Relicts of ancient marine life

This deep-sea creature is long-armed, bristling with teeth, and the sole survivor of 180 million years of evolution

By   |  Published: 17th Jun 2021  5:38 pm

Melbourne: Let us introduce you to Ophiojura, a bizarre deep-sea animal found in 2011 by scientists from the French Natural History Museum, while trawling the summit of a secluded seamount called Banc Durand, 500 metres below the waves and 200 kilometres east of New Caledonia in the southwest Pacific Ocean.

Ophiojura is a type of brittle star, which are distant cousins of starfish, with snake-like arms radiating from their bodies, that live on sea floors around the globe.

The eight arms, each 10 centimetres long and armed with rows of hooks and spines. And the teeth! A microscopic scan revealed bristling rows of sharp teeth lining every jaw, which we reckon are used to snare and shred its prey.

As per a report in Proceedings of the Royal Society B, Ophiojura does indeed represent a totally unique and previously undescribed type of animal. It is one of a kind — the last known species of an ancient lineage, like the coelacanth or the tuatara.

Researchers compared DNA from a range of different marine species, and concluded that Ophiojura is separated from its nearest living brittle star relatives by about 180 million years of evolution. This means their most recent common ancestor lived during the Triassic or early Jurassic period, when dinosaurs were just getting going.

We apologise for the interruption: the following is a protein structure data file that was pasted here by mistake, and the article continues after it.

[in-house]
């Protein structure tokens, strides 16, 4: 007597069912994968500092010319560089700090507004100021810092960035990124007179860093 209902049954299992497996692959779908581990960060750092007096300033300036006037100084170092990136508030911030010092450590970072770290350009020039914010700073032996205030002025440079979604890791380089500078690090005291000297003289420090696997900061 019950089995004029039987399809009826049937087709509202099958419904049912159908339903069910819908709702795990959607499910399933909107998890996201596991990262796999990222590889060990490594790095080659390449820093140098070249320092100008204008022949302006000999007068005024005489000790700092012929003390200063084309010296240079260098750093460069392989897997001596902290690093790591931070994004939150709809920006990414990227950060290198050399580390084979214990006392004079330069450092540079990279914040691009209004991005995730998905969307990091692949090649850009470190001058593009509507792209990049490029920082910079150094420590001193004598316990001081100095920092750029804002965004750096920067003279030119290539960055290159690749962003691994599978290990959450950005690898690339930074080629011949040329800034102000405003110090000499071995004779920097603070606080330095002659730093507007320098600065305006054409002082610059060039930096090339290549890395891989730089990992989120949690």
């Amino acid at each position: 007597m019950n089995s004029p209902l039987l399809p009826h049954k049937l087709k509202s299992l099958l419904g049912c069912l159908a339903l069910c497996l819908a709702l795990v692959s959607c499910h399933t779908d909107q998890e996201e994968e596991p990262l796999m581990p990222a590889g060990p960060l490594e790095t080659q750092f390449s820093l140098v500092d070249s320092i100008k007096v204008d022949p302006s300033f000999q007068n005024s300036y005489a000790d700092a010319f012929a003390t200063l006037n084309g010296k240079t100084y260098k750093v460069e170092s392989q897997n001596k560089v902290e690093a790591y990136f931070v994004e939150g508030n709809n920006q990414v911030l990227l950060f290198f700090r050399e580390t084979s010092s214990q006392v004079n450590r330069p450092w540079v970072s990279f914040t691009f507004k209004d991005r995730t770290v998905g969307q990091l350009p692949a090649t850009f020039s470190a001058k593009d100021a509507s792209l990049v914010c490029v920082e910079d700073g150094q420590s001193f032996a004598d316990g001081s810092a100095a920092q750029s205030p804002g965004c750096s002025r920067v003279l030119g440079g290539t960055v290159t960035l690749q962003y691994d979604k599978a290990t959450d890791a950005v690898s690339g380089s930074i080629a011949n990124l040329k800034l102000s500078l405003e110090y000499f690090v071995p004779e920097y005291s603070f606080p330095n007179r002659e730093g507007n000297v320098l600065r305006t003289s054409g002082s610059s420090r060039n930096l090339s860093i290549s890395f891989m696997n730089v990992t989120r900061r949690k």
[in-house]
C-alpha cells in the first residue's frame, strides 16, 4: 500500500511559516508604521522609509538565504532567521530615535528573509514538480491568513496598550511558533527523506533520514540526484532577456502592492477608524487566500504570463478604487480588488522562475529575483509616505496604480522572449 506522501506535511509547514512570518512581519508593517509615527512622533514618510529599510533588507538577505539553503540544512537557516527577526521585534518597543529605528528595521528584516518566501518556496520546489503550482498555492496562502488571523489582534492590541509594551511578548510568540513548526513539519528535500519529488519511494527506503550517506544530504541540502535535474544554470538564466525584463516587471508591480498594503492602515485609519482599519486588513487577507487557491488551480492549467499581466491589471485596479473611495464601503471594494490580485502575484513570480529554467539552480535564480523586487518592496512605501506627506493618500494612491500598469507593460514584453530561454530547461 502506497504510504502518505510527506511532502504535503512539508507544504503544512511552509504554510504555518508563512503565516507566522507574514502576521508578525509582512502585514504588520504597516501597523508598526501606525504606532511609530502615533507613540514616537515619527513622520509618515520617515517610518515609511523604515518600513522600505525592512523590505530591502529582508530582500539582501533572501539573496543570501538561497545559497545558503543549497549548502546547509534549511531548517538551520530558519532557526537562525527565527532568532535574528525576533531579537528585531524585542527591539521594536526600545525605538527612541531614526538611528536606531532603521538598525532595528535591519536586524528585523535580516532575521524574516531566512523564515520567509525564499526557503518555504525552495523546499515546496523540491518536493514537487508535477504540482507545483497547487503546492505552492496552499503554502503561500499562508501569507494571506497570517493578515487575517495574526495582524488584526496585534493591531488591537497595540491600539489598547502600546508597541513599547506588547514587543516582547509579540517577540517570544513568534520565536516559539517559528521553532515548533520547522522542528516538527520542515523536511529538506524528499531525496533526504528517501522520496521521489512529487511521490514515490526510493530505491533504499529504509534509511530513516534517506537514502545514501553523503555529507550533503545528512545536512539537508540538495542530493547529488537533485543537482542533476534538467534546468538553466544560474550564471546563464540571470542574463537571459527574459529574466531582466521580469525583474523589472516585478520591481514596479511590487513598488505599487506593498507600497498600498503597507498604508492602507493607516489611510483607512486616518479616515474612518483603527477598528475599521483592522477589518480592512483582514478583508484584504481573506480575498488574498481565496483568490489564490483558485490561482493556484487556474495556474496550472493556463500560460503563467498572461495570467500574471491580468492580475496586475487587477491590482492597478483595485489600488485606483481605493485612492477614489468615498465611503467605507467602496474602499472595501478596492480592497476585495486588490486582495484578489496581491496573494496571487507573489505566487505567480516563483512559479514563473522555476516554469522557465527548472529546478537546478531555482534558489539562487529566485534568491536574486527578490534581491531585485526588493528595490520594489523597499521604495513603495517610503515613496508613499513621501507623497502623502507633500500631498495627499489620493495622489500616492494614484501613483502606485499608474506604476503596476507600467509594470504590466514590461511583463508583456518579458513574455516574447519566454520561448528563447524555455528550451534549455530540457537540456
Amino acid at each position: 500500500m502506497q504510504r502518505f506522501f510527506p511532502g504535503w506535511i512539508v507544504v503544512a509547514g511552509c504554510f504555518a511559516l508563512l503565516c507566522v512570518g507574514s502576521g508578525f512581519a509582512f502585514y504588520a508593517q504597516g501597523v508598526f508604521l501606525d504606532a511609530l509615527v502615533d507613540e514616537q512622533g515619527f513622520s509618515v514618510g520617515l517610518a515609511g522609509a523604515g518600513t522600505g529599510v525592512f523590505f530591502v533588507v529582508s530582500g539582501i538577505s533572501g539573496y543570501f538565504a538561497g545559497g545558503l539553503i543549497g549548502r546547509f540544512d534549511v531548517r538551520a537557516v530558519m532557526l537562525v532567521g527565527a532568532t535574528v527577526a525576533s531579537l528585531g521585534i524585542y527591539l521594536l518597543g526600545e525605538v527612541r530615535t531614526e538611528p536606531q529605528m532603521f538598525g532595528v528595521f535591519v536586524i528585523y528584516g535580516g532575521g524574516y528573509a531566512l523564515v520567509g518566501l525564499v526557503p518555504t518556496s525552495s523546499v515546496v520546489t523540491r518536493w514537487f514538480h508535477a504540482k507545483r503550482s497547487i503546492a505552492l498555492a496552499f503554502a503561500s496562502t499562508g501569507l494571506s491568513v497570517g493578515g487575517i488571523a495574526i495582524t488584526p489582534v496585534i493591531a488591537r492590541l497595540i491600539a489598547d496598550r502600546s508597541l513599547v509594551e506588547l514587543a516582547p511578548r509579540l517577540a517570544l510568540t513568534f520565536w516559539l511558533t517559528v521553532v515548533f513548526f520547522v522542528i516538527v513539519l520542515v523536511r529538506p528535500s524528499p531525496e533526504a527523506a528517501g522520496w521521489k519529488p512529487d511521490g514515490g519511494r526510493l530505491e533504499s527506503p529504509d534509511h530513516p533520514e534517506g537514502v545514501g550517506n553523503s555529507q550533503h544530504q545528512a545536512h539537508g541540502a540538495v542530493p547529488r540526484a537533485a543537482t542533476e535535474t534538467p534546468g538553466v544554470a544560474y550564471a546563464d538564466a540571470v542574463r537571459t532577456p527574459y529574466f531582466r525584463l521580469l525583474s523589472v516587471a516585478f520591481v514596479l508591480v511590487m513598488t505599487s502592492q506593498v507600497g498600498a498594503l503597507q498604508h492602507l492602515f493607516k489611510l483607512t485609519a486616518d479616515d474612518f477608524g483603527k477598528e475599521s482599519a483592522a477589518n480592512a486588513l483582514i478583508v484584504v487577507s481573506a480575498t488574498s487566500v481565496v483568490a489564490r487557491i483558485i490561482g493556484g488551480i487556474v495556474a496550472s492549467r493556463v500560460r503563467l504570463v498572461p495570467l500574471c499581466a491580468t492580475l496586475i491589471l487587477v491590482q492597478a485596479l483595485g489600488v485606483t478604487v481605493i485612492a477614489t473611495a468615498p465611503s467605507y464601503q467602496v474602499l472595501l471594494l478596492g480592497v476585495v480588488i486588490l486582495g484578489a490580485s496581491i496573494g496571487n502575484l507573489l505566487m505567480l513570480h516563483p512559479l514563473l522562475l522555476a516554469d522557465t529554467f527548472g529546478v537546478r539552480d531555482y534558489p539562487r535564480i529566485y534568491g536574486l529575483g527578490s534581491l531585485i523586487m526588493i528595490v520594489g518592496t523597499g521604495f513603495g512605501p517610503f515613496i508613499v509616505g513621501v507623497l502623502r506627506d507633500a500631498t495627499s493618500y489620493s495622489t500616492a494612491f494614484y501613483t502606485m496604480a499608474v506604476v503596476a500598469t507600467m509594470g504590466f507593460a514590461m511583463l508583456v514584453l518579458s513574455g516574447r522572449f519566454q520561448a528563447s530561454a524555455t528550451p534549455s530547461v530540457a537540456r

Since then, Ophiojura‘s ancestors continued to evolve, leading ultimately to the situation today, in which it is the only known survivor from an evolutionary lineage stretching back 180 million years.

Amazingly, researchers have found small fossil bones that look similar to our new species in Jurassic (180 million-year-old) rocks from northern France, which is further evidence of their ancient origin.

Scientists used to call animals like Ophiojura “living fossils”, but this isn’t quite right. Living organisms don’t stay frozen in time for millions of years without changing at all. The ancestors of Ophiojura would have continued evolving, in admittedly very subtle ways, over the past 180 million years.

Perhaps a more accurate way to describe these evolutionary loners is with the term “paleo-endemics” — representatives of a formerly widespread branch of life that is now restricted to just a few small areas and maybe just a single solitary species.

While our new species is from the southwest Pacific, seamounts occur worldwide and we are just beginning to explore those in other oceans.

The Conversation